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Tuesday, December 6, 2016

Holiday Bikers on a Joy Ride


Three thousand five hundred motorcycles. That's the estimated participation for Olympia's 39th Annual Toy Run. Many cycles had two riders, and many more attended the event but didn't ride. In this town of about 50,000 the rumble of that many motorcycles makes a very audible mark.
Many motorcycles had their own decorations


The Olympia Toy Run started back in 1977 as the brainchild of Joe Sullivan who wanted to provide under-privileged kids with Christmas gifts and build a better relationship between the local community and the biker community. He envisioned the toy run as a way to do both in a big way.
This gentleman sat waiting patiently for the ride to begin, then asked to see my sketches.

Every year for the past 39, on the first Saturday of December, the motorcyclists from throughout the northwest roar through town bringing with them an energetic display of joy and generosity. "It's all about the kids," is the event motto.
Leathers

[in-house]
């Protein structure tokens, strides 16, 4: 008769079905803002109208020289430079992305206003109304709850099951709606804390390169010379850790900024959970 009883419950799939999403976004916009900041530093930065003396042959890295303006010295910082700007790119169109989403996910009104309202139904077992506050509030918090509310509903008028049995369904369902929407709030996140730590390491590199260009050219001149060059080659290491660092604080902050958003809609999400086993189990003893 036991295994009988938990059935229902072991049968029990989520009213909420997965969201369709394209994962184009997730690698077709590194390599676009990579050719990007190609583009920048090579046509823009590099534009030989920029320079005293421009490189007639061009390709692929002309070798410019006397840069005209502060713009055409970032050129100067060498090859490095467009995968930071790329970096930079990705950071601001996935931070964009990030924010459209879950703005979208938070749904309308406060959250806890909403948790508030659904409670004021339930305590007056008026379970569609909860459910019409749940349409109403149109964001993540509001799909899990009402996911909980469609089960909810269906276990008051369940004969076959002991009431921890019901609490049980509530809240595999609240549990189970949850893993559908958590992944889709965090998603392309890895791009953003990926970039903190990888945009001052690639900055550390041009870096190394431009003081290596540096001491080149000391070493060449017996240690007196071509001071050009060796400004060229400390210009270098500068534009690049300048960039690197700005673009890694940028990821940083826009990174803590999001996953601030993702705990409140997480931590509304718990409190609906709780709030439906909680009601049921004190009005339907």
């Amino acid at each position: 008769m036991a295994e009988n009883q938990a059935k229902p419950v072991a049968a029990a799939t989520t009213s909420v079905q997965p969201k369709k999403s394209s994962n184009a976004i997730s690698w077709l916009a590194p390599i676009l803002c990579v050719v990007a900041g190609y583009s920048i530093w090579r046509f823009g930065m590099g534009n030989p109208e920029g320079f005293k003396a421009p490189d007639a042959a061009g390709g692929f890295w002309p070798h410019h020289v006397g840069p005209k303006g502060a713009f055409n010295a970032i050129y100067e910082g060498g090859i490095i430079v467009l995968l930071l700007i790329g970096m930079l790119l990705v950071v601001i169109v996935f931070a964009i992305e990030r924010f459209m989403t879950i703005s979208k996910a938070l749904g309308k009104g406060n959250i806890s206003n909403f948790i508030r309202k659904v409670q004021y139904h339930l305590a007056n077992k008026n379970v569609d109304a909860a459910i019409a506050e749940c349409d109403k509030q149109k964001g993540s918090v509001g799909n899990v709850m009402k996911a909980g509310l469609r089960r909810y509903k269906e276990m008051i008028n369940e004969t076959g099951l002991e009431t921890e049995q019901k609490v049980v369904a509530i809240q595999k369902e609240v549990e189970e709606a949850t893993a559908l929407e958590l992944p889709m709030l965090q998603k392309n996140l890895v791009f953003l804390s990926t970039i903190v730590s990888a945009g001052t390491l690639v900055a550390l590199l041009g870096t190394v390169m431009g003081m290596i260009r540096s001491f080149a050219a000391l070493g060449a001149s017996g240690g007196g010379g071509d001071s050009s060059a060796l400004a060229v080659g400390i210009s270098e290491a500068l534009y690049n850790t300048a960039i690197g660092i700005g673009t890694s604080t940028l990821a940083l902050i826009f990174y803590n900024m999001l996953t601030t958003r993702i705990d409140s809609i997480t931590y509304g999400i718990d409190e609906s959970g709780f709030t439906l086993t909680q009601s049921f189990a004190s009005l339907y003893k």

The day starts with the annual Free Biscuits and Gravy Breakfast at the local Northwest Harley Davidson outlet. Cyclists start gathering about 10 A.M. in the Sears' parking lot of South Sound Center in Lacey. Vendors line the parking lot selling a variety of wares. Performances start at 11 - this year it was stunt riders.
The rain began as I was sketching the Drifting Donut truck. I had to work fast.

The official ride begins at 1 P.M. proceeding from Lacey through downtown Olympia and ending up at Marathon Park beneath the shadow of the State Capital dome.  Thousands of spectators line the streets waving, calling and whistling to the riders.

Olympia Toy run donates all the toys and money they collect to the Salvation Army's Toys 'n' Joys Shop for distribution to needy families.



I arrived at South Sound Center around 11:30 after the performances. The lot was filled with black leather. Some groups sported their local club affiliation. I spotted the event organizer right away - Santa Joe Sullivan. He sat on his motorcycle with his side car at the front of the line wearing his Santa suit, welcoming  old friends, posing for photos with kids (some also sporting motorcycle leathers). While I was sketching, standing about five feet away from Joe, I watched as a young woman and two children approached. I saw the woman, who was a little teary-eyed, hand Sullivan a photo and watched as he received it tenderly. "He'll ride with us today," he told her as he tucked the photo into his saddlebag


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